Patrick Sung’s quest is to understand the processes by which cells repair DNA damage and then build on this knowledge to prevent and treat the cancers that can develop when such repairs fail.
Dr. Sung works with both yeast and human cells to understand the functions of DNA repair genes and to reconstitute DNA repair reactions with purified enzymes. His research focuses on the roles of the breast and ovarian tumor suppressors BRCA1 and BRCA2 in the repair process.
“This is fascinating work,” Dr. Sung said. “Once we understand protein action, we will be able to explain why cells become transformed and cancerous when DNA repair fails. While there are hundreds of BRCA1 and BRCA2 mutations, our experience allows us to zoom in on those we believe are the most deleterious and define their impact on the efficiency of DNA repair.”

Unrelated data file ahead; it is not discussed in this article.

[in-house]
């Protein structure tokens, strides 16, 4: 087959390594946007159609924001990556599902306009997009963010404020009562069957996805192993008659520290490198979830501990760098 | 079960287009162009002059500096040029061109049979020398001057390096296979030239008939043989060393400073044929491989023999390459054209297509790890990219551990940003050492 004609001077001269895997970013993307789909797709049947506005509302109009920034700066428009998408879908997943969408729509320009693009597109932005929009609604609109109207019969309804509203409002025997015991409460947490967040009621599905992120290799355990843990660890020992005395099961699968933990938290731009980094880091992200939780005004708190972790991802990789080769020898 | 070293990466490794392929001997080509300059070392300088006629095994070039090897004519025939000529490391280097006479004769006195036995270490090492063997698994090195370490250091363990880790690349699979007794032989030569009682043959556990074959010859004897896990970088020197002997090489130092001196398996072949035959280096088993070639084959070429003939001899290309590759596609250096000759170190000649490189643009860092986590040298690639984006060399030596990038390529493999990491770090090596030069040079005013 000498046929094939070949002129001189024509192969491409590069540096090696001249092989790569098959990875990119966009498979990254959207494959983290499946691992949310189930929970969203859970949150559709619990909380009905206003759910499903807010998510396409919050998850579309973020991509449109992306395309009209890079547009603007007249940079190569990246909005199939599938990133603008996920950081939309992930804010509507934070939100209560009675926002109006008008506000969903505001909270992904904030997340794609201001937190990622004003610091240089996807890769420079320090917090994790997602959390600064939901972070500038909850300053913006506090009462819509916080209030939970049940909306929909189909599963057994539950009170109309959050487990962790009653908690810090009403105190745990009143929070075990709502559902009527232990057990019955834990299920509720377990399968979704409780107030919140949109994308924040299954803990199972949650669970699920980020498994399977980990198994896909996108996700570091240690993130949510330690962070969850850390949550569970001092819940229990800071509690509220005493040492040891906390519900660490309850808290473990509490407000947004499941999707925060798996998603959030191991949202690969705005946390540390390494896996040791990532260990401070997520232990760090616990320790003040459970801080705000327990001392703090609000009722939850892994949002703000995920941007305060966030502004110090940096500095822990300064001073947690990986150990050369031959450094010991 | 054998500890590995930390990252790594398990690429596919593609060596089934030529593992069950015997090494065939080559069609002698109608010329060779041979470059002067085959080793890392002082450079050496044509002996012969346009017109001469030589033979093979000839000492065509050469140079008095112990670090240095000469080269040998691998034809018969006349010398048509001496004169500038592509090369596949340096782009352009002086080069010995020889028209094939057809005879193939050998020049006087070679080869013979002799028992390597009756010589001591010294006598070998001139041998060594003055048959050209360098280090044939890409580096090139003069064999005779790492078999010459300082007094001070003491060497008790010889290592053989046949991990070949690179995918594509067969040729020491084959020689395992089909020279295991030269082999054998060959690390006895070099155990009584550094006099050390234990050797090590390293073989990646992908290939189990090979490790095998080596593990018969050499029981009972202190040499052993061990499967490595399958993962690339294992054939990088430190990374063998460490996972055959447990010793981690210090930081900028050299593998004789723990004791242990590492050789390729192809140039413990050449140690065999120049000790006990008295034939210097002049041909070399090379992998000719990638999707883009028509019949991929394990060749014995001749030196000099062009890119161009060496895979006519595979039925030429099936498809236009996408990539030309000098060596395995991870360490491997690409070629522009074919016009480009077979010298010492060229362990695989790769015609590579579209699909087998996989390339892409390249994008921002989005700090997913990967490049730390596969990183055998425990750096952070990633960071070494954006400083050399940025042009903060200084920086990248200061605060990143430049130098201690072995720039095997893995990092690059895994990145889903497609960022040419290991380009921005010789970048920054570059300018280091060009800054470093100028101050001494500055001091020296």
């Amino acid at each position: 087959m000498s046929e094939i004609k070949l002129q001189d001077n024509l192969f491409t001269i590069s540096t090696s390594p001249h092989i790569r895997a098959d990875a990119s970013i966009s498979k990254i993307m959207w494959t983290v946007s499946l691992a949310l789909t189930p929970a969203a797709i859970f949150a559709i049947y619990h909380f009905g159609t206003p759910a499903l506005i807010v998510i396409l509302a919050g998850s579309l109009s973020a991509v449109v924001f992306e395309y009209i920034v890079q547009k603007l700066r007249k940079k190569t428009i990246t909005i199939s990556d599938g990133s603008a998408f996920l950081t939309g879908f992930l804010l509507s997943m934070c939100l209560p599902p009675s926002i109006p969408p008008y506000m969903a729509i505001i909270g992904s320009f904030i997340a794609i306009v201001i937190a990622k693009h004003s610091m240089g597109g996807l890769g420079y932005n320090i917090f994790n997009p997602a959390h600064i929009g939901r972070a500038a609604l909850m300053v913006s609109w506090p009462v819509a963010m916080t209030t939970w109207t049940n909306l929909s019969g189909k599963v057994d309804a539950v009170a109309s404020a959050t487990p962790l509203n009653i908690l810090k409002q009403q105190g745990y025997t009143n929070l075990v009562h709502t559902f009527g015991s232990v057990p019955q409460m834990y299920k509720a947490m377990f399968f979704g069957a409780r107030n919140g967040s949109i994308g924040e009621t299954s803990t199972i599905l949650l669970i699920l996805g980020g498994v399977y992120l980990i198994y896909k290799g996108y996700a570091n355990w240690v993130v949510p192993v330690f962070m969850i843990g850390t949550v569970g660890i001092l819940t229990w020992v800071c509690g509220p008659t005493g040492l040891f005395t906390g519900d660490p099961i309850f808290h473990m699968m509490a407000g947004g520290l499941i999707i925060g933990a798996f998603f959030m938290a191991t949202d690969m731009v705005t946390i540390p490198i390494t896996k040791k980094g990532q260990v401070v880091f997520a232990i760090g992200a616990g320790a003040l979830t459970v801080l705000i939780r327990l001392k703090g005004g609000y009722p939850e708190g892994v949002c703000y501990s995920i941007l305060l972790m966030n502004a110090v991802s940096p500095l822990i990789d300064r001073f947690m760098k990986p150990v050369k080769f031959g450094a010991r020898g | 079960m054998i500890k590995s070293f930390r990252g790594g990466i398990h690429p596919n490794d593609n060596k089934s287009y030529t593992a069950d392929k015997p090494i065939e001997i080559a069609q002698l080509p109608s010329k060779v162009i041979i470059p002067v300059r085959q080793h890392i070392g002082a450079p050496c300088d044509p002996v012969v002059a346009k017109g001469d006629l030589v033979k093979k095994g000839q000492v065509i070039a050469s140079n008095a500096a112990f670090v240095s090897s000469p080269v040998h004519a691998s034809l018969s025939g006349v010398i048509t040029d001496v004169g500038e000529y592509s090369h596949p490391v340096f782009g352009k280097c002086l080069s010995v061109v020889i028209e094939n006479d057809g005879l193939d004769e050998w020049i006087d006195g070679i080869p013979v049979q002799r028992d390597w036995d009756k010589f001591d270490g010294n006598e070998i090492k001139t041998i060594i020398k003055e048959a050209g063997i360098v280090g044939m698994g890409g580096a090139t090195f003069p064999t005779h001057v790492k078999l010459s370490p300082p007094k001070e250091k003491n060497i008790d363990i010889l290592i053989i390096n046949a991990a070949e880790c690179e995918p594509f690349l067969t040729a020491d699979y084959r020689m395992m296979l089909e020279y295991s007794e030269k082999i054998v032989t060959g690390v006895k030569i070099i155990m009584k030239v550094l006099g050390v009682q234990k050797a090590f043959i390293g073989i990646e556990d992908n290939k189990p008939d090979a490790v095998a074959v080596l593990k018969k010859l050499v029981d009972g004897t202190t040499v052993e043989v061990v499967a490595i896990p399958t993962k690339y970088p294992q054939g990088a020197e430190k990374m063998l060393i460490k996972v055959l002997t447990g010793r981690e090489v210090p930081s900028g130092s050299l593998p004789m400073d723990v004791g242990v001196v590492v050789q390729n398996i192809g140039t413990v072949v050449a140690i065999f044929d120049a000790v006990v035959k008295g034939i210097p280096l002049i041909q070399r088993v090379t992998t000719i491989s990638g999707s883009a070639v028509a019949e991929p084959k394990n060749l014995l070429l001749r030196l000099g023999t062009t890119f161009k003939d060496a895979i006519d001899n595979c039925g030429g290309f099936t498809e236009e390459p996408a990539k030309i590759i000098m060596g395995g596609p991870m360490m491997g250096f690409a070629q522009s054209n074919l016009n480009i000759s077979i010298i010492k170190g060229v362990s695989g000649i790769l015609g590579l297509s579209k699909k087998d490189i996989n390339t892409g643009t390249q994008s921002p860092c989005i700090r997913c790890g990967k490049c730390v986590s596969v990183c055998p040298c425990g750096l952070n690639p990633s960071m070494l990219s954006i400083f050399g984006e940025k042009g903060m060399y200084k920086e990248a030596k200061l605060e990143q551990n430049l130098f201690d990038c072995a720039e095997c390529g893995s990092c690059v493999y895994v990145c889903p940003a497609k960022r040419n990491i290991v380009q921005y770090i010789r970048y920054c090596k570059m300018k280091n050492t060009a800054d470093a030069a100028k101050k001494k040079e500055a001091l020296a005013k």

The Sung laboratory has been able to prompt BRAC1 and BRAC2 genes to make proteins using a unique insect cell culture system. During cell division, the BRCA proteins enable cells to use the most accurate repair pathway. Without this help, cells use less accurate pathways, potentially leading to genetic mutations in DNA, chromosome rearrangements, genomic instability and, ultimately, cancer.
His team is developing chemical compounds to shut down the residual DNA repair capacity of cancer cells. The next step will be to evaluate potential efficacy of the most promising compounds using animal models and then working with medicinal chemists to make versions that are longer lasting in the body.
“Finally,” Dr. Sung added, “we hope to take the best candidates to clinical trials. It is a very long process, but the end result is so worthwhile.”